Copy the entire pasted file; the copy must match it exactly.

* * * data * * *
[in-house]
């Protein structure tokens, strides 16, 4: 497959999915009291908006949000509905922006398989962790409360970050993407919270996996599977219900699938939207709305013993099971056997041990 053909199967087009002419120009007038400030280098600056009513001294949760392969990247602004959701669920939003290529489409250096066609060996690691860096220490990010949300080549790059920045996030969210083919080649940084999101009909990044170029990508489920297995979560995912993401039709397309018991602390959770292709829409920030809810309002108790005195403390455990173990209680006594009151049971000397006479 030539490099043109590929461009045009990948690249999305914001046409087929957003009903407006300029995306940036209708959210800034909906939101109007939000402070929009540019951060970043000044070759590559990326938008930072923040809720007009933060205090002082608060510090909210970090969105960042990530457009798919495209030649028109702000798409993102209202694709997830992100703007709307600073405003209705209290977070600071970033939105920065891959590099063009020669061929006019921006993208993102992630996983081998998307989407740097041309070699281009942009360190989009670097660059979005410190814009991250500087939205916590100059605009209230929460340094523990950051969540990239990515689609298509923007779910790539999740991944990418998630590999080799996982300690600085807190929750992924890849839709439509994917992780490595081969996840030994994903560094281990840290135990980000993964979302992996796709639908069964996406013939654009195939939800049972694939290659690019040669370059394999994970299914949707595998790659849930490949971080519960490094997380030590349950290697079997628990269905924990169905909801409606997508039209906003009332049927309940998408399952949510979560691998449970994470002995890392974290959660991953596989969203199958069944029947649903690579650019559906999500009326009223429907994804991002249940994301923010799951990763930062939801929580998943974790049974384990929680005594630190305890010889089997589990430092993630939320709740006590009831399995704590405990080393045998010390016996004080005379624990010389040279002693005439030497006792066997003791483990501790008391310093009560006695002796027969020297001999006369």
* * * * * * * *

[in-house]
């Protein structure tokens, strides 16, 4: 497959999915009291908006949000509905922006398989962790409360970050993407919270996996599977219900699938939207709305013993099971056997041990 053909199967087009002419120009007038400030280098600056009513001294949760392969990247602004959701669920939003290529489409250096066609060996690691860096220490990010949300080549790059920045996030969210083919080649940084999101009909990044170029990508489920297995979560995912993401039709397309018991602390959770292709829409920030809810309002108790005195403390455990173990209680006594009151049971000397006479 030539490099043109590929461009045009990948690249999305914001046409087929957003009903407006300029995306940036209708959210800034909906939101109007939000402070929009540019951060970043000044070759590559990326938008930072923040809720007009933060205090002082608060510090909210970090969105960042990530457009798919495209030649028109702000798409993102209202694709997830992100703007709307600073405003209705209290977070600071970033939105920065891959590099063009020669061929006019921006993208993102992630996983081998998307989407740097041309070699281009942009360190989009670097660059979005410190814009991250500087939205916590100059605009209230929460340094523990950051969540990239990515689609298509923007779910790539999740991944990418998630590999080799996982300690600085807190929750992924890849839709439509994917992780490595081969996840030994994903560094281990840290135990980000993964979302992996796709639908069964996406013939654009195939939800049972694939290659690019040669370059394999994970299914949707595998790659849930490949971080519960490094997380030590349950290697079997628990269905924990169905909801409606997508039209906003009332049927309940998408399952949510979560691998449970994470002995890392974290959660991953596989969203199958069944029947649903690579650019559906999500009326009223429907994804991002249940994301923010799951990763930062939801929580998943974790049974384990929680005594630190305890010889089997589990430092993630939320709740006590009831399995704590405990080393045998010390016996004080005379624990010389040279002693005439030497006792066997003791483990501790008391310093009560006695002796027969020297001999006369």